EXPERT REVIEW

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Silent film star Lon Chaney was known as “The Man Of A Thousand Faces,” for his makeup wizardry during a career that included the lead role in the 1920s film, The Hunchback Of Notre Dame.

His present- day automotive counterpart is the new 1996 Honda Civic HX Coupe, a car of a 1,000 forward speeds courtesy of its CVT transmission.

CVT, which stands for continuously variable transmission, is a truly shiftless automatic transmission. Unlike three-, four-, or five-speed automatics that have set gear ratios for their forward speeds, the automatic in the new Civic HX has an unlimited number of gear ratios between Low and Drive.

Continuously variable transmission systems date back to the late 19th century, and some of CVT’s roots lie in Indiana. Milton O. Reeves of the Reeves Pulley Co. in Columbus, built a Reeves automobile in 1896 that utilized a continuously variable transmission. Even I did some CVT work in the 1980s, and was awarded two U.S. patents for the development of an infinitely variable ratio transmission system.

The basic principle of continuously variable transmissions has remained the same.

The system consists of two pairs of cone-shaped pulleys that vary their distances from each other. In other words, as one pair of pulleys move away from each other, the other pair moves closer together.

One pair of pulleys is the drive pair that is connected to the power source, and the other pair is the driven pair that is connected to the driving elements of the vehicle. As a belt between the pulley pairs moves up and down the pulleys’ faces, it changes the speeds of the two pairs of pulleys at an infinitely variable rate.

This is how the Civic HX system works, utilizing a unique metal belt that initially was developed by the Netherlands-based Van Doorne Transmission Co.

The HX’s transmission is a friction drive, also a concept that dates back to the early days of the automobile. But unlike rubber or leather belts, Honda’s belt is made up of a series of thin metal blocks that are mounted on a steel band.

The contact faces of the blocks are angled to match the angle on the faces of the pulleys, and being under tension, they exert a friction-drive effort when turning the pulleys through their infinite speed changes.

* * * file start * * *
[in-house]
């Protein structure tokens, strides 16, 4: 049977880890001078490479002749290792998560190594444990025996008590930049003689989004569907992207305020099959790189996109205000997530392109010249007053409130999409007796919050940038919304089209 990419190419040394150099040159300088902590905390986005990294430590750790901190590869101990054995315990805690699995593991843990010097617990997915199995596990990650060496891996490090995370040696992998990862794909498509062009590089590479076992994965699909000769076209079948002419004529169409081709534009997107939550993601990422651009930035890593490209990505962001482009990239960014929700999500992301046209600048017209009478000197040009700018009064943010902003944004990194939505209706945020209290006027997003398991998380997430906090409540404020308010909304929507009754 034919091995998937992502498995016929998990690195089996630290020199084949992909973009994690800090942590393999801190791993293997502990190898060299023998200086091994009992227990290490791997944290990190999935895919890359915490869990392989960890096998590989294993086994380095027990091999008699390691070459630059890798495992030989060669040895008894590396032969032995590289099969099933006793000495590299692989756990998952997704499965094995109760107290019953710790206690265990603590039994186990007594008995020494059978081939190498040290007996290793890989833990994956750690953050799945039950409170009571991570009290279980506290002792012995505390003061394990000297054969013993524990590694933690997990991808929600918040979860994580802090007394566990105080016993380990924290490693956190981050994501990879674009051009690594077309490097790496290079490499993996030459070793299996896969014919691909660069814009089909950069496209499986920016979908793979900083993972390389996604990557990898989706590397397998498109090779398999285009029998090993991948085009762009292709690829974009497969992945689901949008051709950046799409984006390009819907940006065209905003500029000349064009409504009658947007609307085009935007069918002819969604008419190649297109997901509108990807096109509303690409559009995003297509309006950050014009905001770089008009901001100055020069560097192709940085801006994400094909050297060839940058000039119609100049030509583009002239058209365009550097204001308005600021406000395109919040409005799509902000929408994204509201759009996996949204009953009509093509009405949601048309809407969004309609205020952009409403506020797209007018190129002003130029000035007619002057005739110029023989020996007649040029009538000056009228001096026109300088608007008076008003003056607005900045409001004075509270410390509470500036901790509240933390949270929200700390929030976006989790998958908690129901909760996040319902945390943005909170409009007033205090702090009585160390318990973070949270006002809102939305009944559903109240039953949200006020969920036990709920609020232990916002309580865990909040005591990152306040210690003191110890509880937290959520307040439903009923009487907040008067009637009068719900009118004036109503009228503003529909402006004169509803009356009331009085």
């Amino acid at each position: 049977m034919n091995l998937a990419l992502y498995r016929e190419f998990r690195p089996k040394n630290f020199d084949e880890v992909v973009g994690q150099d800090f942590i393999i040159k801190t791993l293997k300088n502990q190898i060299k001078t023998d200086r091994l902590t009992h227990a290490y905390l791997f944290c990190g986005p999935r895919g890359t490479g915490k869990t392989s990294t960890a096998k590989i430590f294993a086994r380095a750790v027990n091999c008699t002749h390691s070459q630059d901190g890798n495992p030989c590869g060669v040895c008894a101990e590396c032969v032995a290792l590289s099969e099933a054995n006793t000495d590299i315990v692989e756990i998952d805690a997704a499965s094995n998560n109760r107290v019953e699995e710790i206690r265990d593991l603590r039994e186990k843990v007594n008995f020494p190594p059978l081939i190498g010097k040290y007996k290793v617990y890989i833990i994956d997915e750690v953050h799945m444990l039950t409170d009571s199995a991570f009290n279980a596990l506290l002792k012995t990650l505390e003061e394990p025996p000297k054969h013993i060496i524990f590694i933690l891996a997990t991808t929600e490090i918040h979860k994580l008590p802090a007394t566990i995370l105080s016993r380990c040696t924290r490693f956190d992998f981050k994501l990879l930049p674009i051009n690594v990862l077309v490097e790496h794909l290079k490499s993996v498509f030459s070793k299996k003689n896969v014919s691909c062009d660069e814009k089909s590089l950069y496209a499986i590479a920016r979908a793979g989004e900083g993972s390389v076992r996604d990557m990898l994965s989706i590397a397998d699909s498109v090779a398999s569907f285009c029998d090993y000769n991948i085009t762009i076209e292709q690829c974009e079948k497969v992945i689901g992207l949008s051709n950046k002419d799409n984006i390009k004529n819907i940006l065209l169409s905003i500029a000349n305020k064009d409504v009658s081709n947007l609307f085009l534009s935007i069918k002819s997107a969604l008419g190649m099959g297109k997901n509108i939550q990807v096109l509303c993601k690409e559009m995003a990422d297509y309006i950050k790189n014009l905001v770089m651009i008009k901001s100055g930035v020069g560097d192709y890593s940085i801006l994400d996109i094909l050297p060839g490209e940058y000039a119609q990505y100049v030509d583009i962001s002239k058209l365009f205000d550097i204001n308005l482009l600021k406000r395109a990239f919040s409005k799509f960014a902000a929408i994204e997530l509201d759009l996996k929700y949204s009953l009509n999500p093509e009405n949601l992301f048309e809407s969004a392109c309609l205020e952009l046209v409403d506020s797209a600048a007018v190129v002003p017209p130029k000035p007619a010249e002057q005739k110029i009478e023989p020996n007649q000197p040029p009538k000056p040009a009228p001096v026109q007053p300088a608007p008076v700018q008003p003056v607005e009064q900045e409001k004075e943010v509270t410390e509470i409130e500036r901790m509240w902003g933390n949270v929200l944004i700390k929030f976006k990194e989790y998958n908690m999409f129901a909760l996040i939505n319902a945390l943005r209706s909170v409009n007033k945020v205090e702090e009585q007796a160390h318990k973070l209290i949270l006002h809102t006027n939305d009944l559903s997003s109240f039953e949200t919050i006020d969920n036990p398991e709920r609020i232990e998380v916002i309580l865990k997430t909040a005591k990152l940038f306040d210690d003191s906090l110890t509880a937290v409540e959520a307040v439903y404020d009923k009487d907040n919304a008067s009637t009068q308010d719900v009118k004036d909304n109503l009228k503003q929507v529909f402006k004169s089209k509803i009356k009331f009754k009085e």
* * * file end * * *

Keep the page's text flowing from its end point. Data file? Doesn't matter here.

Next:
It is a simple and smoothly operating system that lets the Civic HX’s engine pick the right gear ratios as determined by engine load. If a slope condition is encountered, so that the engine needs a lower ratio to maintain a set speed, the pulleys expand and contract to establish the required drive and driven torque to keep the car moving.

You’re changing gear ratios but not gears, and it’s all done in a smooth and automatic manner without the perceptible gear changes of a conventional automatic.

Being a friction drive, there are some limitations on power, but it’s a quantum step over what was possible a few years ago.

The engine in the HX is Honda’s 1.6-liter (96-cubic inches), 16-valve VTEC-E motor that produces 115 horsepower. It provides sufficient power for lively performance without overriding the frictional-drive capabilities of the transmission.

The VTEC-E engine uses variable valve timing, which in itself, contributes to the performance. Coupled with the CVT system, it makes the HX’s automatic transmission the only automatic in the Environmental Protection Agency’s top 10 list of fuel- efficient models.

Fuel consumption is 35 miles per gallon in the city and 39 mpg on the highway.

Driving the HX is like driving any automatic, except there is only a choice of forward instead of a multiple gearset selection. And the slick-looking coupe comes with a lot more that its unique transmission.

Based at $14,300, standard features include dual airbags, AM/FM stereo, power windows, door locks and mirrors, and 14-inch alloy wheels.

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